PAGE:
ECONOMIC GROWTH: We estimate that real GDP contracted by 6% in 2020 as a consequence of the prolonged disruption to economic activity from the coronavirus control measures. We expect a modest economic recovery in 2021. Exports of agricultural products such as copra and coconut oil, palm oil, logs and fish will rebound on account of a pick-up in Chinese demand (China accounts for about 65% of the archipelago's total exports). That said, the performance of these sectors is subject to weather conditions, and therefore output is variable. Household spending will rise on the back of a recovery in inflows of remittances to the Solomon Islands from citizens working overseas in countries such as Australia and New Zealand. Overall, we forecast that real GDP will grow by 3.4% in 2021.
INFLATION: The country is heavily reliant on imports to meet the bulk of its demand for food and fuel. Therefore, consumer price inflation is responsive to changes in international commodity prices and movements in the exchange rate. Fuel makes up the bulk of imports, and therefore consumer prices are vulnerable to fluctuations in global crude oil prices. In addition to the higher fuel prices, increases in prices of food, alcohol, tobacco and other agriculture products, possibly due to a shortfall in production and disruption to supply chains during the pandemic, will lead to a pick-up in consumer price inflation in 2021. We forecast an average consumer inflation of 4.2% in 2021, which will decelerate slightly to 3.8% in 2022 as food prices cool gradually (but energy prices rise) in that year.
EXCHANGE RATES: The Central Bank of Solomon Islands (CBSI) operates a managed exchange-rate system, and we expect this to remain in place in 2021-22. The Solomon Islands dollar is pegged to a basket of currencies of the country's major trading partners. The country runs a sizeable structural current-account deficit (relative to GDP) that exerts depreciatory pressure on the local currency. In 2020 the Federal Reserve (Fed, the US central bank) cut interest rates to zero, thereby further widening the differential between interest rates in the US and those in the Solomon Islands. We believe that interest rates in the US will remain at this level until 2022, which will help to offset the depreciatory pressure on the Solomon Islands dollar. These factors will allow the local currency to appreciate to an average of SI$8.04:US$1 in 2021. As the US dollar regains strength in late 2021 and 2022 on the back of a robust economic recovery in the US, the local currency will depreciate to average SI$8.16:US$1 in 2022.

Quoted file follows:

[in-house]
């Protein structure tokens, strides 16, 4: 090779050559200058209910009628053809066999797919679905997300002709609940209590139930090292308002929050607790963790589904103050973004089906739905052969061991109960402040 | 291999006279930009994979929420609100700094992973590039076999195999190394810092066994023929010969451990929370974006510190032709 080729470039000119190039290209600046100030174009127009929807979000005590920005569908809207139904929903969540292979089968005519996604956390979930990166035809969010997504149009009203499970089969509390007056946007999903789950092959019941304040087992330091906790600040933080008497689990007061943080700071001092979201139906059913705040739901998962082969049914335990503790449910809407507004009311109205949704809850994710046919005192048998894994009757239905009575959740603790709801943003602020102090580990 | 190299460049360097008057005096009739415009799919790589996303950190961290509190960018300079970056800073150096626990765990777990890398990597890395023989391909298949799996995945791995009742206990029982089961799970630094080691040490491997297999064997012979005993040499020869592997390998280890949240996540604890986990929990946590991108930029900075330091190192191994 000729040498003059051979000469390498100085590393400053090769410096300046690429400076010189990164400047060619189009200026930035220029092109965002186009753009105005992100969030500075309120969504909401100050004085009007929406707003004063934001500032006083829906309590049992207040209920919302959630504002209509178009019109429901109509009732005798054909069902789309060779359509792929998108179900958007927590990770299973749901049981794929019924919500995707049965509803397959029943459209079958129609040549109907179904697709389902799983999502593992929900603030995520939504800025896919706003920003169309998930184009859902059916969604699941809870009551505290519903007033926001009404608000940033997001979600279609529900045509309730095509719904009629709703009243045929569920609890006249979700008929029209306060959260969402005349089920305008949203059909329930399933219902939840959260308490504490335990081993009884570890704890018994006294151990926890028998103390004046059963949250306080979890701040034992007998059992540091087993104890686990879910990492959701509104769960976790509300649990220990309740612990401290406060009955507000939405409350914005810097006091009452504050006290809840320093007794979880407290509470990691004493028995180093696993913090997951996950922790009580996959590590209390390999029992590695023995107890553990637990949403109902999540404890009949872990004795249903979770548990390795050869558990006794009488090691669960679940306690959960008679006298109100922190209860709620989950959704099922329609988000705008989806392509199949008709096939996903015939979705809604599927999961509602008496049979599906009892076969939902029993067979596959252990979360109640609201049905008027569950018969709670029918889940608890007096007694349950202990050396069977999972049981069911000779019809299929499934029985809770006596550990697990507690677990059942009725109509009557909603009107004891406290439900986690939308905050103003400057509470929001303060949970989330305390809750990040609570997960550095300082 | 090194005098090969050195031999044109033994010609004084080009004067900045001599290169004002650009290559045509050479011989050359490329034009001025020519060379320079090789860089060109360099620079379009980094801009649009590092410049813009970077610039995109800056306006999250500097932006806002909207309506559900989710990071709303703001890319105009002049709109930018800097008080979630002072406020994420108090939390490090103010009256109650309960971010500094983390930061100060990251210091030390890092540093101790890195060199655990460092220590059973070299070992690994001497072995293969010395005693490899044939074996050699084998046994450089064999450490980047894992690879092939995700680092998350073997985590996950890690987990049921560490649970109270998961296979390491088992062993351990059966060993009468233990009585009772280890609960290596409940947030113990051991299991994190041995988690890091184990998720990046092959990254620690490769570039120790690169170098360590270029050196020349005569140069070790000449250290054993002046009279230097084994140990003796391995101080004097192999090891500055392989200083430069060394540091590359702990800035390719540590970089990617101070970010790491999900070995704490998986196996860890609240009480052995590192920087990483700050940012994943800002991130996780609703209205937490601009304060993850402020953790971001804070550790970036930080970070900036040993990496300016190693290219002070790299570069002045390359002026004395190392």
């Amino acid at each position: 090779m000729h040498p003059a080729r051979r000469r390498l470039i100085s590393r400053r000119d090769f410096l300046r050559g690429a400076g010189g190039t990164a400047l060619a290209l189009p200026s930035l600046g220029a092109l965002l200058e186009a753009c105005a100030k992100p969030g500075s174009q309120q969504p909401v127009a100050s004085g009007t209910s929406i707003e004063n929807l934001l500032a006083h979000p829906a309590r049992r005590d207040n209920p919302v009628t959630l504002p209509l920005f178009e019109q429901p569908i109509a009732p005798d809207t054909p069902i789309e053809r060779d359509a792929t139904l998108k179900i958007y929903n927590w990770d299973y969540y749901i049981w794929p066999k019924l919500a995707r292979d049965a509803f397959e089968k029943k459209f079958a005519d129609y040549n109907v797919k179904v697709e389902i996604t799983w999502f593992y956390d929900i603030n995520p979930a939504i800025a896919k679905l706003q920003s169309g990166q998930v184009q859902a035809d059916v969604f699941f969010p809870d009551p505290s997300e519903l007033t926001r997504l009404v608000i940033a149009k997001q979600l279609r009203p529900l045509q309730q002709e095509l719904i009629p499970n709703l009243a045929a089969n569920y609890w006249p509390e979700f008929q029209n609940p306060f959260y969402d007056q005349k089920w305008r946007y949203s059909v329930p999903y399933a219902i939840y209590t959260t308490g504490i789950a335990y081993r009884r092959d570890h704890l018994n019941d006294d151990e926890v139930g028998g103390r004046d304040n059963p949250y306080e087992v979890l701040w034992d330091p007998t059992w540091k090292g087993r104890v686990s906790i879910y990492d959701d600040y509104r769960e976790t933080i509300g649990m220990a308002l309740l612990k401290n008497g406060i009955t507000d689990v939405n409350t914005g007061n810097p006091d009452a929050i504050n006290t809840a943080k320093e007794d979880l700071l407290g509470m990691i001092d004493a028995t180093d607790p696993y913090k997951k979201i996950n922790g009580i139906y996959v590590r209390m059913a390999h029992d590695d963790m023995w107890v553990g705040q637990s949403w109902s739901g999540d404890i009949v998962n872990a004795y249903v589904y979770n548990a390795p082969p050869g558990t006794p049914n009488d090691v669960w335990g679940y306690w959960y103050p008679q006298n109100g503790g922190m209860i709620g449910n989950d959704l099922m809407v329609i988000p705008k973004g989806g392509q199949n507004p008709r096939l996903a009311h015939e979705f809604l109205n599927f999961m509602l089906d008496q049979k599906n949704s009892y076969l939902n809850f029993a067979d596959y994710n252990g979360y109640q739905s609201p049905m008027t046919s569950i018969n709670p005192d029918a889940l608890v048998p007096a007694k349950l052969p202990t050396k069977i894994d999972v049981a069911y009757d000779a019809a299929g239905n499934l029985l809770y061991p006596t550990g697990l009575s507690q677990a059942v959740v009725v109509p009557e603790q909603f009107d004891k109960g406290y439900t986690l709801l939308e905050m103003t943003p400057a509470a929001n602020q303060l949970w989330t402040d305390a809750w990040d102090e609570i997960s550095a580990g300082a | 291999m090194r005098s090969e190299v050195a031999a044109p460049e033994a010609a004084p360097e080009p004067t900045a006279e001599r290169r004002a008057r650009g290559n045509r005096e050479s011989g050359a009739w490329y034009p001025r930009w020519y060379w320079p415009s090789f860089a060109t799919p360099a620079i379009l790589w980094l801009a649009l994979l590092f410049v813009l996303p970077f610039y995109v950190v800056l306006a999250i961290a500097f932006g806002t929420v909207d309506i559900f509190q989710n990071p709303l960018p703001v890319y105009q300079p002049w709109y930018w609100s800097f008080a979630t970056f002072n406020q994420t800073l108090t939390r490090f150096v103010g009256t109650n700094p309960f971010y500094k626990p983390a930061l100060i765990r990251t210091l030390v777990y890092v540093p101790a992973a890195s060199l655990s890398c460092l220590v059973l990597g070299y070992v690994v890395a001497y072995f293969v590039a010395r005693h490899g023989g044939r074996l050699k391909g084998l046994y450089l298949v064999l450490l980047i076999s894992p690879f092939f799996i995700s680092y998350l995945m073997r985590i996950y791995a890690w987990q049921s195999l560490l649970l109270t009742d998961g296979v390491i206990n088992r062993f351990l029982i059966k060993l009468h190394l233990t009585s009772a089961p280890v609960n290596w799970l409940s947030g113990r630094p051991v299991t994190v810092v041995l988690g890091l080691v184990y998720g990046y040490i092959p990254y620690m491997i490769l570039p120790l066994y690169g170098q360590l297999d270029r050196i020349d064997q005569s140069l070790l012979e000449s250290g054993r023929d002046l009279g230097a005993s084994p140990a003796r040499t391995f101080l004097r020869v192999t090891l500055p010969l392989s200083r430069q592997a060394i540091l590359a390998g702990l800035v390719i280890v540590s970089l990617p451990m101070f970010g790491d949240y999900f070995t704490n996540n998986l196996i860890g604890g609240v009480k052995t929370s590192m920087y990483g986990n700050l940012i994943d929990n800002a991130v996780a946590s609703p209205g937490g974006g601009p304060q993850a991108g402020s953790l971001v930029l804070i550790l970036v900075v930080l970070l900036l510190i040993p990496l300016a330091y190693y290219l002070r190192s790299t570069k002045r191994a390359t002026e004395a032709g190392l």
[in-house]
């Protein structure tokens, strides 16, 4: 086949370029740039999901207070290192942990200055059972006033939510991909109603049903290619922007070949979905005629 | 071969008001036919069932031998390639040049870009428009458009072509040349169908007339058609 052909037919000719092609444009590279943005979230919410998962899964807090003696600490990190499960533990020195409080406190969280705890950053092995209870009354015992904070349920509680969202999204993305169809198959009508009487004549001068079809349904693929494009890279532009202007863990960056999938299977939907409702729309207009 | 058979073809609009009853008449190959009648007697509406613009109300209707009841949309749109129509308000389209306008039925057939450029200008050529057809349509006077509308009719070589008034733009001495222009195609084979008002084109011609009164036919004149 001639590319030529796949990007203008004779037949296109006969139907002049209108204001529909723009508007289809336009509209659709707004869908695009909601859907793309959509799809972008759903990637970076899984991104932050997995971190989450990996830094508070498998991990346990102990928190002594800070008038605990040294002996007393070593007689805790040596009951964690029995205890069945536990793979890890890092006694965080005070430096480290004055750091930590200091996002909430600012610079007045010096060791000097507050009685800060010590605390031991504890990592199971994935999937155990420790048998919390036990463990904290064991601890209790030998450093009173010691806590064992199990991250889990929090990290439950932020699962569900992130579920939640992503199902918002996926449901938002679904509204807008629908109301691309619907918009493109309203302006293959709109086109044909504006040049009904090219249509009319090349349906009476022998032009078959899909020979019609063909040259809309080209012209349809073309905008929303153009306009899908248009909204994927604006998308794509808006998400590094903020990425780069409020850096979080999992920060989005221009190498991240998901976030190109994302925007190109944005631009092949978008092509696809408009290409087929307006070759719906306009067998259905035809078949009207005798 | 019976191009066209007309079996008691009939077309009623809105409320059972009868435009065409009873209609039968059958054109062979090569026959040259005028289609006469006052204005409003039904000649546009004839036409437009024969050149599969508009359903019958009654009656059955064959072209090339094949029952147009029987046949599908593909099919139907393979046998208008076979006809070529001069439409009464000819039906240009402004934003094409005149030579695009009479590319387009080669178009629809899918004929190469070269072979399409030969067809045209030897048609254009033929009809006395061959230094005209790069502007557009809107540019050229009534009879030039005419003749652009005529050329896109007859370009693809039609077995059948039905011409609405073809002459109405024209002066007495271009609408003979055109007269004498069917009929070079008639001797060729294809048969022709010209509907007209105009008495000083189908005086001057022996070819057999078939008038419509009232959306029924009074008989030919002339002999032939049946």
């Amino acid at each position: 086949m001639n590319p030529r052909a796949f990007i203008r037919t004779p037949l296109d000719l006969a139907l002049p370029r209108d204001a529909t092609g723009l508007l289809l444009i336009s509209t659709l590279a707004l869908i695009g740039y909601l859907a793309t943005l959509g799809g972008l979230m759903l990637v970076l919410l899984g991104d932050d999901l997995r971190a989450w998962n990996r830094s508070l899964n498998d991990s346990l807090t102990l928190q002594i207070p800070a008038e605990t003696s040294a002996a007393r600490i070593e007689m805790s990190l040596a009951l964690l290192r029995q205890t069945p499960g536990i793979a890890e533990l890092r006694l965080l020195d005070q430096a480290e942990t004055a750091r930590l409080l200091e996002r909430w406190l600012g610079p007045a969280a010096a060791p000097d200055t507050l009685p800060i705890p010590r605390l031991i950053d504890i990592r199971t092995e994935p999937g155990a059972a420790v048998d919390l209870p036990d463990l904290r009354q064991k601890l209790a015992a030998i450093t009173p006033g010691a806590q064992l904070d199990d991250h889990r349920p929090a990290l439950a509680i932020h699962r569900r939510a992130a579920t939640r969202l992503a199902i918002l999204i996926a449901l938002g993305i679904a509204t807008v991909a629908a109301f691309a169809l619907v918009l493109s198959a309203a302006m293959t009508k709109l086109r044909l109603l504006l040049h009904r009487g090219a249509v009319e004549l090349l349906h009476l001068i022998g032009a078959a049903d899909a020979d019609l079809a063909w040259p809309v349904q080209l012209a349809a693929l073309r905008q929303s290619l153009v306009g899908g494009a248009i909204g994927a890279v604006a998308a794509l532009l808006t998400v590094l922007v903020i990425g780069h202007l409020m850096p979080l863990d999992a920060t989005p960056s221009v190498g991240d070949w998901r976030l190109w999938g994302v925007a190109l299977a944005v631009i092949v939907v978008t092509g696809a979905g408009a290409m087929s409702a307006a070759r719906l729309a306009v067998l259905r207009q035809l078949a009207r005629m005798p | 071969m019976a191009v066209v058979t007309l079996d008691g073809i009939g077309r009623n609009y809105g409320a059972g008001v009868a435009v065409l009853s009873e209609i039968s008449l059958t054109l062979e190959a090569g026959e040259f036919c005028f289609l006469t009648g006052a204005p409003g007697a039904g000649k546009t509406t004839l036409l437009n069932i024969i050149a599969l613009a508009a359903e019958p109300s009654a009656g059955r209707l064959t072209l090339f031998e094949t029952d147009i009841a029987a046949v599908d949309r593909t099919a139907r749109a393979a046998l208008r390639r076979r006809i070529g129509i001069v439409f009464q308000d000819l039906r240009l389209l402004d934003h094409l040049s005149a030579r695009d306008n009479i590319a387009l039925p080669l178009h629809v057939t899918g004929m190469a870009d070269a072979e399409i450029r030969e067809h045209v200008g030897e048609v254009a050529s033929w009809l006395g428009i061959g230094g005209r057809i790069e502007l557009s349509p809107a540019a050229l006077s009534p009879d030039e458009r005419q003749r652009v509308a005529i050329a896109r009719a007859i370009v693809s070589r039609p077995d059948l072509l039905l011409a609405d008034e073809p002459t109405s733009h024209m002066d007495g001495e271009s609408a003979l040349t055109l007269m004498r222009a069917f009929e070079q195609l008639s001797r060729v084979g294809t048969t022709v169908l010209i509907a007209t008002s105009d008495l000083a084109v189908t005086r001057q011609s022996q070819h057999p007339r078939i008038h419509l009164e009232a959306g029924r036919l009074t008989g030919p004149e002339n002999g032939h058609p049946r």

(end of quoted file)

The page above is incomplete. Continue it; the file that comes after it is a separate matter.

EXTERNAL SECTOR: The current account will remain in deficit in 2021-22, owing to shortfalls on the services, trade and primary income accounts. Mineral exports will remain subdued because of the ongoing reconstruction of the Gold Ridge mine, and are unlikely to pick up during the forecast period. The Solomon Islands will continue to receive funds from donors. Although inflows of workers' remittances will fall in 2021-22 compared with 2019-20, coupled with donor support, they will be sufficient to ensure a surplus on the secondary income account.